Since the last general election, there had been a deterioration in the multiple crisis afflicting the countryís justice, freedom, democracy and good governance, specially highlighted by the nation's worst crisis of confidence in the accountability, independence, impartiality and integrity of the judiciary - which might have been averted if the Barisan Alternative had succeeded in denying the Barisan Nasional its two-thirds parliamentary majority and ended its political hegemony in last Novemberís general election.
DAP will walk the last mile to further the Barisan Alternative goals of justice, freedom, democracy and good governance while fully upholding Malaysiaís secular system based on the noble values common in the great religions which have made their home in Malaysia.
The Barisan Alternative will not be a tenable and viable alternative to the Barisan Nasional and its goals to restore justice, freedom, democracy and good governance is doomed to failure if the Barisan Nasional succeeds in its political offensive to paint PAS as representing a political Islam which is obscurantist, extremist, fanatical, oppressive against women and minorities, incompatible with democracy, human rights, political tolerance, cultural pluralism and antithetical to progress, development and modernisation.
This is why the DAP is organising a series of inter-party, inter-political, inter-religious and inter-civilisational dialogues to debunk, in the shortest possible time, the baseless fears of the non-Malays that DAPís co-operation with PAS would lead to the denial of their cultural and religious rights and freedoms as well as to allay their legitimate concerns about the political Islam represented by PAS and to address their objections to an Islamic state, not because they are anti-Islam but because they insist on their rights as full citizens of a democratic society and not as subjects of a conquered land.
It has been said that in the West the words Islamic fundamentalism conjure up images of violence-prone bearded men with turbans and women covered in black shrouds, and in a way, this is the stereotype image which UMNO and the Barisan Nasional are seeking to stamp on PAS.
Political Islam is not a monolith but covers a whole spectrum of ideas and schools of thought. Presently, there is a great debate raging in the Muslim world about the proper relationship of religion, politics and society, such as the topic tonight, Islam and Democracy.
Opposition, or hostility, to democracy in some Islamic quarters range from considering democracy antithetical to Islam to considering it a Western design against Islam.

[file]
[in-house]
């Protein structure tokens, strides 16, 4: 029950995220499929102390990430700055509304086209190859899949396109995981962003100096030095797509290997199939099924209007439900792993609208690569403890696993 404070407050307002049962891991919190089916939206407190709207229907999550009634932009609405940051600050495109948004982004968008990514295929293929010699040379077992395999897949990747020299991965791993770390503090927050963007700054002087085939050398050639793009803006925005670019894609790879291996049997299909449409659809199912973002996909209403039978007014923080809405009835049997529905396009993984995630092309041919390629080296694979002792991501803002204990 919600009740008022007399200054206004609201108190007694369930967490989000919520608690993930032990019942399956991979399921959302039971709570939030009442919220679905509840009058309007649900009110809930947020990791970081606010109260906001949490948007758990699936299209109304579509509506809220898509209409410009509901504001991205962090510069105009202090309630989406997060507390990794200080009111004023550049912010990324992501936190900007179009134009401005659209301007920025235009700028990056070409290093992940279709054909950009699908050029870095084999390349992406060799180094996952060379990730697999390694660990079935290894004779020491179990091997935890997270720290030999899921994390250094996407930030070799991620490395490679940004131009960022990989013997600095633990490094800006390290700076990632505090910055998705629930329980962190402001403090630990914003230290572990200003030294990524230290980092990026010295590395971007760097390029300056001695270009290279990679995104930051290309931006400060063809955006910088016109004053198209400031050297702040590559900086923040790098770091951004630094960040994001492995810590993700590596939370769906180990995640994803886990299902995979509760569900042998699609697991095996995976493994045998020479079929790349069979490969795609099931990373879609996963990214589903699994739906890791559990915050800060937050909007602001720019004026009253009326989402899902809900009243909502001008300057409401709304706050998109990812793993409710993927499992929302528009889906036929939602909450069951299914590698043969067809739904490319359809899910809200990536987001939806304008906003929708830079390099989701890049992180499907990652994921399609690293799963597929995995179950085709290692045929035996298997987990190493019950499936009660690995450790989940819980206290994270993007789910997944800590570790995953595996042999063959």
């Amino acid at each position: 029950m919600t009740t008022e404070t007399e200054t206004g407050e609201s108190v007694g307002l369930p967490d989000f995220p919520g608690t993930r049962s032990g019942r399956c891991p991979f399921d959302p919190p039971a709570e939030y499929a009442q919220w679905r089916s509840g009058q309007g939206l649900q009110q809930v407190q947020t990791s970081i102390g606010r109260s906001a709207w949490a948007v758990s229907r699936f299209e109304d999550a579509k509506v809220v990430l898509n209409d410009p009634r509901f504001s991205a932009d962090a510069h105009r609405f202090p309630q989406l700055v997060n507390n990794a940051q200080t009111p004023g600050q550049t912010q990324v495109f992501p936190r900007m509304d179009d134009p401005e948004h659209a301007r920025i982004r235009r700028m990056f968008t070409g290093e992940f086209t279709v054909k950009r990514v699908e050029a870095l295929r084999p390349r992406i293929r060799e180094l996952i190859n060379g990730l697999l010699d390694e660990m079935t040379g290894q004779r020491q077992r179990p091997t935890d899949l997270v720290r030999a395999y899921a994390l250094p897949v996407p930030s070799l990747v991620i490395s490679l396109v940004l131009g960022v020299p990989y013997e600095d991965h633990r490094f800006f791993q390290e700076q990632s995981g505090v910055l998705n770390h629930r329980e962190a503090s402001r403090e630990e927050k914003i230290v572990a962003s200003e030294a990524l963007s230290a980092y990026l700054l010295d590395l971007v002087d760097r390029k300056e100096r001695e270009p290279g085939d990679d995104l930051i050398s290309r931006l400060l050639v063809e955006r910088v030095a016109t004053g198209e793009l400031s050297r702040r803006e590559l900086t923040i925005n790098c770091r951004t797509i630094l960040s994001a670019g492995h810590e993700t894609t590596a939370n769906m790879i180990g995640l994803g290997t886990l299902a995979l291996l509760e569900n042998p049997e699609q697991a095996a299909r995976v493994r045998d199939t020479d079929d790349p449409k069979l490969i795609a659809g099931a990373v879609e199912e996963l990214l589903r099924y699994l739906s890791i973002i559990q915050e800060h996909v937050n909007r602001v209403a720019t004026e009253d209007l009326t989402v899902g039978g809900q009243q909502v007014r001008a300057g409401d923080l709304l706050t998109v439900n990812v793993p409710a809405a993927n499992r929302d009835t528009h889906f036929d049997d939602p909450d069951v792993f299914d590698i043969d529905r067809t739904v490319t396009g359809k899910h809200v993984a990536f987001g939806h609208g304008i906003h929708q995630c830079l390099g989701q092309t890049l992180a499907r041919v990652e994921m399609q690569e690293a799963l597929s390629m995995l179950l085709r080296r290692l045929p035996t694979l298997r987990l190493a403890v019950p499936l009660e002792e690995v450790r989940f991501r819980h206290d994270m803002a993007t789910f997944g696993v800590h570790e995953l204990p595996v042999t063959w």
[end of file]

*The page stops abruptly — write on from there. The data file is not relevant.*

Democracy has been denounced as shirk billah (assigning partners with God), on the ground that tawhid (monotheism) entails that legislation is the sole prerogative of God whereas democracy is the rule of the people for the people. Whereas in democracy the legislator is the people, in tawhid God is the legislator. Hence, democracy is shirk (idolatry) because it usurps the right to legislation from the Almighty and offers it to the people.
Democracy has also been attacked as a new Ďreligioní that deifies humans by awarding them the right to legislate without being bound by a superior Divine authority. This argument contends that since democracy is the recognition of the sovereingty of the people, it would have to mean the denial of Godís Ďsovereigntyí.
A prominent contemporary Islamic politcal thinker, Rachid Al-Ghannouchi however regards such Islamist views not only as an obstacle to democratisation, but to progress and development as a whole.
He propounds the concept of ad-dini (the religious, the sacred or the absolute) and as-siyasi (the political, the profane or the relative) and the Faraghat theory - the idea that Islam includes faraghat (i.e.space) or areas left for humans to fill in accordance with the respective needs and exigencies of time and space.
Ghannouchi observes that no disputes ever erupted among the early Muslims in matters pertaining to the first category, ad-dini, that is in matters of `aqida (faith), `ibada (worship) or akhlaq (morality). But, they disagreed over matters pertaining to the second category , as-siyasi; that is on how to administer political affairs, on how to manage disputes and resolve problems pertaining to public office, and on the qualifications and powers of rulers.
These are important and pertinent issues not only to Muslims but to all Malaysians especially with the attack by UMNO and the Barisan Nasional that PAS is not compatible with democracy and is not really committed to the system of parliamentary democracy, but only believed in "one man, one vote, one time" and will use electoral politics to "hijack democracy" as power-sharing is just the strategy and mechanism to achieve the ultimate objective, the establishment of an Islamic State.
It is hoped that that inter-party, inter-political, inter-religious
and inter-civilisational dialogues would be able to throw light on some
of these issues.